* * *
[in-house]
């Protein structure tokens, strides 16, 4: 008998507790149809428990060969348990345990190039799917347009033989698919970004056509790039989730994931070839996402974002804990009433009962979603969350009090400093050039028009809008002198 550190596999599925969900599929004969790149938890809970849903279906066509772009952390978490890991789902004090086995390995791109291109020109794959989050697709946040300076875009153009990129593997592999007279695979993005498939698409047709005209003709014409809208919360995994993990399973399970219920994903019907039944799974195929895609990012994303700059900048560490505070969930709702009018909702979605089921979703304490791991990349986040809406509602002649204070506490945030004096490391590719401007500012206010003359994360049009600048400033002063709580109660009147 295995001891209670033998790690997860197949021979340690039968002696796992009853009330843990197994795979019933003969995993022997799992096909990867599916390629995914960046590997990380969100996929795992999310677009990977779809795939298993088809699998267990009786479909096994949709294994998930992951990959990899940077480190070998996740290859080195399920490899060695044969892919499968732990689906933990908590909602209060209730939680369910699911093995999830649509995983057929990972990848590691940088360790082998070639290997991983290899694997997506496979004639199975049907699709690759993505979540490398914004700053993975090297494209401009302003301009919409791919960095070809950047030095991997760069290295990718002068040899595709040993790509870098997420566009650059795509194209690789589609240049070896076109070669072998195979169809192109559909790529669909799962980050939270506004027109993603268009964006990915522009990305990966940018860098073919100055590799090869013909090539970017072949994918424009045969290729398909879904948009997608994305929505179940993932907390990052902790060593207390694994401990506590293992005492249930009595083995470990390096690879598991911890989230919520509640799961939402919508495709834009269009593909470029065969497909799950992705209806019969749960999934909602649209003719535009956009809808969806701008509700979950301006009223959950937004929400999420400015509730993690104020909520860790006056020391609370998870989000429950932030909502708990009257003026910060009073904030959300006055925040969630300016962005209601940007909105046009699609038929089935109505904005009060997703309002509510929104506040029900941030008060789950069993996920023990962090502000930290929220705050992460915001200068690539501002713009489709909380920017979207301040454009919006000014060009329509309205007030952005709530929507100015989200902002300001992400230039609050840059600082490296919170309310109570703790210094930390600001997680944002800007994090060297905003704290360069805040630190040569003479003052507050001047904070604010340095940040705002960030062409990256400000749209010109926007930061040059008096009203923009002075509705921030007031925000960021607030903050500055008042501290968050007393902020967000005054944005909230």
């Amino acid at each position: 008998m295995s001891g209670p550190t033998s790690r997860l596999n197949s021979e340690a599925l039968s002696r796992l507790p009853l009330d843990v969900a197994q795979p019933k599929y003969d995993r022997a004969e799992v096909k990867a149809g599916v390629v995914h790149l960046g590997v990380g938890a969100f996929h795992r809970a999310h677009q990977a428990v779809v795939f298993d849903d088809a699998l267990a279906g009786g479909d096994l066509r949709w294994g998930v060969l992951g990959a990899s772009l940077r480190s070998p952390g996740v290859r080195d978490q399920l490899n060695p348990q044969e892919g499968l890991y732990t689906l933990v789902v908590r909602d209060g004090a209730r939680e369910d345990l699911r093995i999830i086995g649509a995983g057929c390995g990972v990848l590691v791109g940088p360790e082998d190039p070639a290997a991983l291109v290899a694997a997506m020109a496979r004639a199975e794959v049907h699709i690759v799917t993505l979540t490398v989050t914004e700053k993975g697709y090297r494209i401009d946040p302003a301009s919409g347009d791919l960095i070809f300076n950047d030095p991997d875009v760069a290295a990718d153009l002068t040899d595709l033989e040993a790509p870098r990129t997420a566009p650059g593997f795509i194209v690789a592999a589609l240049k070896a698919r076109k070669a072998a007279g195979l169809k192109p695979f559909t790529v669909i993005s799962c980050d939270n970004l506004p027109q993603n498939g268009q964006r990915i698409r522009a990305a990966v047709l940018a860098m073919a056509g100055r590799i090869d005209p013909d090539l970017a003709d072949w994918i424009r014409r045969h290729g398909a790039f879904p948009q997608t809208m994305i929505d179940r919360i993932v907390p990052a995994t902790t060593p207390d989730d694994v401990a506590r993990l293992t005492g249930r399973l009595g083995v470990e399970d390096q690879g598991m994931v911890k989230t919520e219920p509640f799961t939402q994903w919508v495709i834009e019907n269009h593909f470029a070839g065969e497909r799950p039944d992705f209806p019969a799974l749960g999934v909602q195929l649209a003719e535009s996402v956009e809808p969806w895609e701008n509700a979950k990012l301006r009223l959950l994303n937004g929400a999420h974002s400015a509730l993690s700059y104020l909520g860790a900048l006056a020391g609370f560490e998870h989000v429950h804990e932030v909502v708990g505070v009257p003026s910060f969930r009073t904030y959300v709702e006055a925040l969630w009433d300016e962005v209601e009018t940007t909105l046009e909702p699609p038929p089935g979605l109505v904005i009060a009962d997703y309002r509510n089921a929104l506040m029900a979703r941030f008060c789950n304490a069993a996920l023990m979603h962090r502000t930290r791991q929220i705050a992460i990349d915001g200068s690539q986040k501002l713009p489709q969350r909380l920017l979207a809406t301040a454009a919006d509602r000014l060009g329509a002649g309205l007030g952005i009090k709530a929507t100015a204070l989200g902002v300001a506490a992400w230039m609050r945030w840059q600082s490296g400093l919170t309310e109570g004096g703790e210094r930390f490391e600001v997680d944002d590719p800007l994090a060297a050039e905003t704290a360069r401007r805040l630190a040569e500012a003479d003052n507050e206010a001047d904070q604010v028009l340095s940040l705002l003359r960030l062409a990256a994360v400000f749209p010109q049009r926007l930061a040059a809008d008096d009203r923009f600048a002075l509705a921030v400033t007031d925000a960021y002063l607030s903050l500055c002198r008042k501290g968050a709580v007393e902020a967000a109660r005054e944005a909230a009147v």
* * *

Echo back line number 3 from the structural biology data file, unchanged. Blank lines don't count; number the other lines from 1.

């Amino acid at each position: 008998m295995s001891g209670p550190t033998s790690r997860l596999n197949s021979e340690a599925l039968s002696r796992l507790p009853l009330d843990v969900a197994q795979p019933k599929y003969d995993r022997a004969e799992v096909k990867a149809g599916v390629v995914h790149l960046g590997v990380g938890a969100f996929h795992r809970a999310h677009q990977a428990v779809v795939f298993d849903d088809a699998l267990a279906g009786g479909d096994l066509r949709w294994g998930v060969l992951g990959a990899s772009l940077r480190s070998p952390g996740v290859r080195d978490q399920l490899n060695p348990q044969e892919g499968l890991y732990t689906l933990v789902v908590r909602d209060g004090a209730r939680e369910d345990l699911r093995i999830i086995g649509a995983g057929c390995g990972v990848l590691v791109g940088p360790e082998d190039p070639a290997a991983l291109v290899a694997a997506m020109a496979r004639a199975e794959v049907h699709i690759v799917t993505l979540t490398v989050t914004e700053k993975g697709y090297r494209i401009d946040p302003a301009s919409g347009d791919l960095i070809f300076n950047d030095p991997d875009v760069a290295a990718d153009l002068t040899d595709l033989e040993a790509p870098r990129t997420a566009p650059g593997f795509i194209v690789a592999a589609l240049k070896a698919r076109k070669a072998a007279g195979l169809k192109p695979f559909t790529v669909i993005s799962c980050d939270n970004l506004p027109q993603n498939g268009q964006r990915i698409r522009a990305a990966v047709l940018a860098m073919a056509g100055r590799i090869d005209p013909d090539l970017a003709d072949w994918i424009r014409r045969h290729g398909a790039f879904p948009q997608t809208m994305i929505d179940r919360i993932v907390p990052a995994t902790t060593p207390d989730d694994v401990a506590r993990l293992t005492g249930r399973l009595g083995v470990e399970d390096q690879g598991m994931v911890k989230t919520e219920p509640f799961t939402q994903w919508v495709i834009e019907n269009h593909f470029a070839g065969e497909r799950p039944d992705f209806p019969a799974l749960g999934v909602q195929l649209a003719e535009s996402v956009e809808p969806w895609e701008n509700a979950k990012l301006r009223l959950l994303n937004g929400a999420h974002s400015a509730l993690s700059y104020l909520g860790a900048l006056a020391g609370f560490e998870h989000v429950h804990e932030v909502v708990g505070v009257p003026s910060f969930r009073t904030y959300v709702e006055a925040l969630w009433d300016e962005v209601e009018t940007t909105l046009e909702p699609p038929p089935g979605l109505v904005i009060a009962d997703y309002r509510n089921a929104l506040m029900a979703r941030f008060c789950n304490a069993a996920l023990m979603h962090r502000t930290r791991q929220i705050a992460i990349d915001g200068s690539q986040k501002l713009p489709q969350r909380l920017l979207a809406t301040a454009a919006d509602r000014l060009g329509a002649g309205l007030g952005i009090k709530a929507t100015a204070l989200g902002v300001a506490a992400w230039m609050r945030w840059q600082s490296g400093l919170t309310e109570g004096g703790e210094r930390f490391e600001v997680d944002d590719p800007l994090a060297a050039e905003t704290a360069r401007r805040l630190a040569e500012a003479d003052n507050e206010a001047d904070q604010v028009l340095s940040l705002l003359r960030l062409a990256a994360v400000f749209p010109q049009r926007l930061a040059a809008d008096d009203r923009f600048a002075l509705a921030v400033t007031d925000a960021y002063l607030s903050l500055c002198r008042k501290g968050a709580v007393e902020a967000a109660r005054e944005a909230a009147v």